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Parents in transition navigate gender roles and expectations 

Queer & There

'How will I explain this to my children?" is one of those rhetorical questions straight cisgender people (those who identify as the gender they were assigned at birth) bring up whenever LGBTQ, and especially T, issues are discussed. Luckily for that crowd, it's actually pretty easy. Explaining to children that some people are attracted to and fall in love with people of the same gender, or that some people are unhappy with the gender assigned to them at birth and decide to change it, isn't a complicated process.

"It's amazing how quickly they can adapt and move forward with a change like that," says Silas Musick as his 3-year-old daughter, Wren, plays downstairs with my boys, 6-year-old Henry and 4-year-old Abe. Musick began his transition from female to male when Wren was 2, and says: "she won't remember a female version of me."

Coming out is a difficult process for any trans person, but it can be especially difficult when you have children. Not only are you adapting to a new role as your authentic self, but the people around you adapt as well. While coming out is a huge adjustment that many adults have difficulty making, kids seem to take it in stride. Coming out to your toddler can be a relatively painless process, but it isn't always easy with older children.

Musick met his stepson, Jack, when Jack was 3 years old. Now he's a teen, and Musick says: "He's been very gracious about it; he's very accepting, and surprisingly mature and kind. Ultimately he was like 'what does this mean for me?'" But for children, life often changes very little. The parent adopts a new name and a new set of pronouns, but they're still there to love and protect their child.

Musick is very cognizant of the social stigma having a trans family member can bring, and tries to limit potentially embarrassing situations. During the recent Community Engagement Fair, Musick navigated an awkward conversation about pap smears with the County Health Department with his daughter in tow. He was especially aware of how his transition might reflect on Jack during a recent dental visit. "I care so much about Jack's experience in public with me right now, so we just focused on his teeth, and nothing else. Nothing obnoxious happened, but there was a thickness in the air. They just referred to me as 'a parent' and not 'mom' or 'dad.' And it's always with folks who don't have a historical knowledge of us."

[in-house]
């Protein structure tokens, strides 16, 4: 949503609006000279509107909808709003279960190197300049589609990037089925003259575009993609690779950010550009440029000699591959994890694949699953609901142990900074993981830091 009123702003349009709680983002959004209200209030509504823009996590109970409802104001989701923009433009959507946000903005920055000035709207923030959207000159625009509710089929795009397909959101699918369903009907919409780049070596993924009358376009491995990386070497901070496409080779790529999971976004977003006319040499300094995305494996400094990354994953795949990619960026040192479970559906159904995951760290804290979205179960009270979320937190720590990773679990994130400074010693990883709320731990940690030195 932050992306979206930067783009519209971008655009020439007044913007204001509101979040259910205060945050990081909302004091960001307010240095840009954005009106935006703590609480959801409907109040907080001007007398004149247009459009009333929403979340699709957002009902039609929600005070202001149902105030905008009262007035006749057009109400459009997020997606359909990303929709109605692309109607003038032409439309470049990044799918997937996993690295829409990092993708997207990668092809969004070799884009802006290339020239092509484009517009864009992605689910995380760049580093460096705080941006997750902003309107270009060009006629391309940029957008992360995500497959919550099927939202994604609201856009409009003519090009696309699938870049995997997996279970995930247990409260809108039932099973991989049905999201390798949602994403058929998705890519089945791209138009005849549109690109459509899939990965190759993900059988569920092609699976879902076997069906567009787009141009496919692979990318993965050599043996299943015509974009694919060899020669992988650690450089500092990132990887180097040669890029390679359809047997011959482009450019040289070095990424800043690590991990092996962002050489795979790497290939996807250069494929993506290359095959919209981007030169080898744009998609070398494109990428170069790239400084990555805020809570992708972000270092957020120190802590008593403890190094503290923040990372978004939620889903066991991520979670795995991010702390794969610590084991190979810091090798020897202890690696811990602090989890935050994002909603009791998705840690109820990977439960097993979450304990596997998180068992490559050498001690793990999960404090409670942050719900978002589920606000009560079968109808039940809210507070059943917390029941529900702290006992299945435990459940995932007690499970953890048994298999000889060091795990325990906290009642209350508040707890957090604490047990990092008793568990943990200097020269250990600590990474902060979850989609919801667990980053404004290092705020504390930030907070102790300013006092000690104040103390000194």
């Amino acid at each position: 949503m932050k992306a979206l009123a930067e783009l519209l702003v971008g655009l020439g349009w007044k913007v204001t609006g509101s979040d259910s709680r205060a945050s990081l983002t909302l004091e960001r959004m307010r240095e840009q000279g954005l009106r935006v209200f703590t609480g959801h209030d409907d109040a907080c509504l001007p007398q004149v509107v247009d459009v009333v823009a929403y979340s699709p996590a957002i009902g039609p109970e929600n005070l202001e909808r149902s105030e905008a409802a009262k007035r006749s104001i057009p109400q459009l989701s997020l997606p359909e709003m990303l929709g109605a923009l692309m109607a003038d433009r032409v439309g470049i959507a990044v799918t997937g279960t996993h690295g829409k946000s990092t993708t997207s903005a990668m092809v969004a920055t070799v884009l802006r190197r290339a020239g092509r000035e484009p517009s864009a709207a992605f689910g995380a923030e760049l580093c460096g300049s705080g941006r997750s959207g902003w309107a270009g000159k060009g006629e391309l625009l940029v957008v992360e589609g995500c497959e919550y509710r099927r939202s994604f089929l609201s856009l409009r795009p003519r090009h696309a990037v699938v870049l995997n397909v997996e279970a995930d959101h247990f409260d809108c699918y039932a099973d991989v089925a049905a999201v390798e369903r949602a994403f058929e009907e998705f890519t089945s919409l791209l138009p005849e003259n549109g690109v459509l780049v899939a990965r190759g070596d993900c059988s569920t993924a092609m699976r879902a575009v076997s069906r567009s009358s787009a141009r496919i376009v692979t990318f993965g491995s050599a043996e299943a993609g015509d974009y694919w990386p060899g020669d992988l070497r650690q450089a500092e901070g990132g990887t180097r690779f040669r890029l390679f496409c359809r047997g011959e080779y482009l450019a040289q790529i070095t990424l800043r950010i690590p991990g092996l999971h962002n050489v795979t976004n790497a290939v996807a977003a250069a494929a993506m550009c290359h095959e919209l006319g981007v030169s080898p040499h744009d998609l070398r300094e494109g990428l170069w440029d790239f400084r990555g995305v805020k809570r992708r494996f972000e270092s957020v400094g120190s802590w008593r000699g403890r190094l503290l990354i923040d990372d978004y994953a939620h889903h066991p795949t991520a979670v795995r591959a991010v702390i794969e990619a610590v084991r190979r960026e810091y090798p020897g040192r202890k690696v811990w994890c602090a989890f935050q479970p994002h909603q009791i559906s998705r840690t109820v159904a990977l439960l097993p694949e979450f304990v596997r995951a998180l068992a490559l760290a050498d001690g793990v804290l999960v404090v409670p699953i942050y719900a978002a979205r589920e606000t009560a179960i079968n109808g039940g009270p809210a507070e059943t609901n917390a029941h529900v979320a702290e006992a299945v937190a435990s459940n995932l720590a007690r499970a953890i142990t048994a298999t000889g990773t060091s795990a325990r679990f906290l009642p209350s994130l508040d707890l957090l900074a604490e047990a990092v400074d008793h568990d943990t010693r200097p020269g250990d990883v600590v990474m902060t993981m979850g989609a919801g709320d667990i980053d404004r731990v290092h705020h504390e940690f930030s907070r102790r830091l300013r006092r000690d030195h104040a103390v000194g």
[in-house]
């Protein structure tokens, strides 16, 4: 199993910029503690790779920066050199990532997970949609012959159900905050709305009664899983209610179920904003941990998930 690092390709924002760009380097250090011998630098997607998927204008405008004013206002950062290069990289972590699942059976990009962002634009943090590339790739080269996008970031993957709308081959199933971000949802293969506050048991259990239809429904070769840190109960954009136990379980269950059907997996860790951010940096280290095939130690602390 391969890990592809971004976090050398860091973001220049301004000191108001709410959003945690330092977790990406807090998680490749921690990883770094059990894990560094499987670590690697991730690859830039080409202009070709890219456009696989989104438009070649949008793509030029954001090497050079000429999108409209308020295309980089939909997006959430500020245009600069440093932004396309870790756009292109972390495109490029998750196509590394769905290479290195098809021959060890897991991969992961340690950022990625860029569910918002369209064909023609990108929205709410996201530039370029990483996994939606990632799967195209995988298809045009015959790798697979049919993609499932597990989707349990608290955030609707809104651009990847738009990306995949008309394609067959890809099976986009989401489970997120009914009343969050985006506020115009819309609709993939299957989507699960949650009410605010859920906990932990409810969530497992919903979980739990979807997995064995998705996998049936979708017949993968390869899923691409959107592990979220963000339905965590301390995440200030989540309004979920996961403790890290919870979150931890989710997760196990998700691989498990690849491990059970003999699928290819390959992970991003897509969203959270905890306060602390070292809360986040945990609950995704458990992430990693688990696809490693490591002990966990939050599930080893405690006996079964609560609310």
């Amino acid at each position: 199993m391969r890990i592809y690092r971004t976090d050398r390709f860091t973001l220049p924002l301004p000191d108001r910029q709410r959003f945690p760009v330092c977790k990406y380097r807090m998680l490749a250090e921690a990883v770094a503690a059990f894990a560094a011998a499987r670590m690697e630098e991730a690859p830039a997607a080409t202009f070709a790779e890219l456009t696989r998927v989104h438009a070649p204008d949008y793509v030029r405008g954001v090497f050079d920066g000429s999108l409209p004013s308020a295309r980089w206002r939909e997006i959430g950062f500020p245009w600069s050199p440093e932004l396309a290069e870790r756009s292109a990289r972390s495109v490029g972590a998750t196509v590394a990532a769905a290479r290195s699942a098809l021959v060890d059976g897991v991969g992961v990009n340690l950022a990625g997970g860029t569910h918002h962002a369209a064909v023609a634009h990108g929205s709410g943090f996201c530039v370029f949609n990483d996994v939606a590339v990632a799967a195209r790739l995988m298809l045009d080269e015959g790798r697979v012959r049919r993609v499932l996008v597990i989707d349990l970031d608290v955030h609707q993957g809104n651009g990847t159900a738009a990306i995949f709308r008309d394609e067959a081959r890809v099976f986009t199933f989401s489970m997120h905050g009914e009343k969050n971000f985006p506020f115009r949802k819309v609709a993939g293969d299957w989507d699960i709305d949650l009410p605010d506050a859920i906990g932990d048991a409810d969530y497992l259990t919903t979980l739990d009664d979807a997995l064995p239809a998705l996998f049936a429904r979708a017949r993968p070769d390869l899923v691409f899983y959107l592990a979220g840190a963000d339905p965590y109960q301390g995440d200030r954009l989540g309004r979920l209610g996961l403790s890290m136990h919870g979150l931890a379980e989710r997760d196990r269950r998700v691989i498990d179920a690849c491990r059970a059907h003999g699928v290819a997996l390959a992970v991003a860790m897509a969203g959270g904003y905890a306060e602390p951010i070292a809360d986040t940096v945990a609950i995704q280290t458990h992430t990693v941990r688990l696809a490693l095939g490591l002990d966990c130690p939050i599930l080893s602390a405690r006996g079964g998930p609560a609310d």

Transitioning as a parent often means transitioning one's gender and gender role. Expectations around behavior and responsibilities shift as parents move from "mom" to "dad" or vice versa. However, Musick felt that "I kind of functioned in that lane already. I hate cooking, and I always have. As a young girl in southwest Virginia my grandmother used to say 'how are you ever going to prepare meals for your husband?' None of that has ever been relevant." In addition to avoiding the kitchen, Musick notes that now he "can easily opt out of a level of engagement just because I'm dad ... I have to check myself and maintain my feminist ideologies."

Transitioning doesn't just impact domestic gender roles, but social ones as well. "I can't joke about other moms' boobs anymore," Musick laughs, "I feel I have to refine my interactions and manage what I say in a way that I didn't before."

As a trans woman, my experiences are the opposite. I find that I hold myself to a higher standard as a parent and community member than I did pre-transition, and am involved with my children and their extracurricular activities in a way I wasn't before.

Trans people often have fraught relationships with their parents, and that tends to impact how they parent their own children. They tend to be wary about not only how their transition might affect their child, but about the effect of societal gender expectations. Musick admits that being trans "makes me really careful about how I parent, knowing how deeply those things go. Letting the kids find their own self is important, and sometimes we manage it way too much."

Musick finds joy in his new role, however. He enjoyed a common father-son rite of passage when "Jack asked me to help him shave for the first time. He initiated it, and I was over the moon that he would trust me and be willing to share that with me." Musick is also excited to celebrate Father's Day. "The kids validate me," he says, "I think it would be harder without kids."

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